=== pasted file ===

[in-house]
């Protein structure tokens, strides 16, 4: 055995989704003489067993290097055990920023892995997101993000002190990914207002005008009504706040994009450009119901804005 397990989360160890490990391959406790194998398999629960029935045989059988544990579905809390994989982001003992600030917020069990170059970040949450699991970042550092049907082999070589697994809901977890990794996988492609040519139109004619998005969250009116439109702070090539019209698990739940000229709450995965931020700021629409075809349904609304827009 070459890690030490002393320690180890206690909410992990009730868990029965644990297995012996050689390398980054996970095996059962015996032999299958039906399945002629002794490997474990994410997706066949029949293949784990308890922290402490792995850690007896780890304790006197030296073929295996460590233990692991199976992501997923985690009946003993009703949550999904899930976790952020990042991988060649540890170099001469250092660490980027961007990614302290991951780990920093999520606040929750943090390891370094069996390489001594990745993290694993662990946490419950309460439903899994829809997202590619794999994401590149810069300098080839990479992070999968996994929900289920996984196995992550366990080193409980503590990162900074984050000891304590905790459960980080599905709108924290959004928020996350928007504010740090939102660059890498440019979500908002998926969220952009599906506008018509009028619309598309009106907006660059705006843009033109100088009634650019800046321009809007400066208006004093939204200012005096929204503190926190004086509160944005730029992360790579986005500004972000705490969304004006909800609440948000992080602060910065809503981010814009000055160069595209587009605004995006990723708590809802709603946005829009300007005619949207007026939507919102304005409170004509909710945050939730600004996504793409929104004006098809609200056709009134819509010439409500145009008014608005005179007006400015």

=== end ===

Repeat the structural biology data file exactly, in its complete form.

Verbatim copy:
[in-house]
């Protein structure tokens, strides 16, 4: 055995989704003489067993290097055990920023892995997101993000002190990914207002005008009504706040994009450009119901804005 397990989360160890490990391959406790194998398999629960029935045989059988544990579905809390994989982001003992600030917020069990170059970040949450699991970042550092049907082999070589697994809901977890990794996988492609040519139109004619998005969250009116439109702070090539019209698990739940000229709450995965931020700021629409075809349904609304827009 070459890690030490002393320690180890206690909410992990009730868990029965644990297995012996050689390398980054996970095996059962015996032999299958039906399945002629002794490997474990994410997706066949029949293949784990308890922290402490792995850690007896780890304790006197030296073929295996460590233990692991199976992501997923985690009946003993009703949550999904899930976790952020990042991988060649540890170099001469250092660490980027961007990614302290991951780990920093999520606040929750943090390891370094069996390489001594990745993290694993662990946490419950309460439903899994829809997202590619794999994401590149810069300098080839990479992070999968996994929900289920996984196995992550366990080193409980503590990162900074984050000891304590905790459960980080599905709108924290959004928020996350928007504010740090939102660059890498440019979500908002998926969220952009599906506008018509009028619309598309009106907006660059705006843009033109100088009634650019800046321009809007400066208006004093939204200012005096929204503190926190004086509160944005730029992360790579986005500004972000705490969304004006909800609440948000992080602060910065809503981010814009000055160069595209587009605004995006990723708590809802709603946005829009300007005619949207007026939507919102304005409170004509909710945050939730600004996504793409929104004006098809609200056709009134819509010439409500145009008014608005005179007006400015």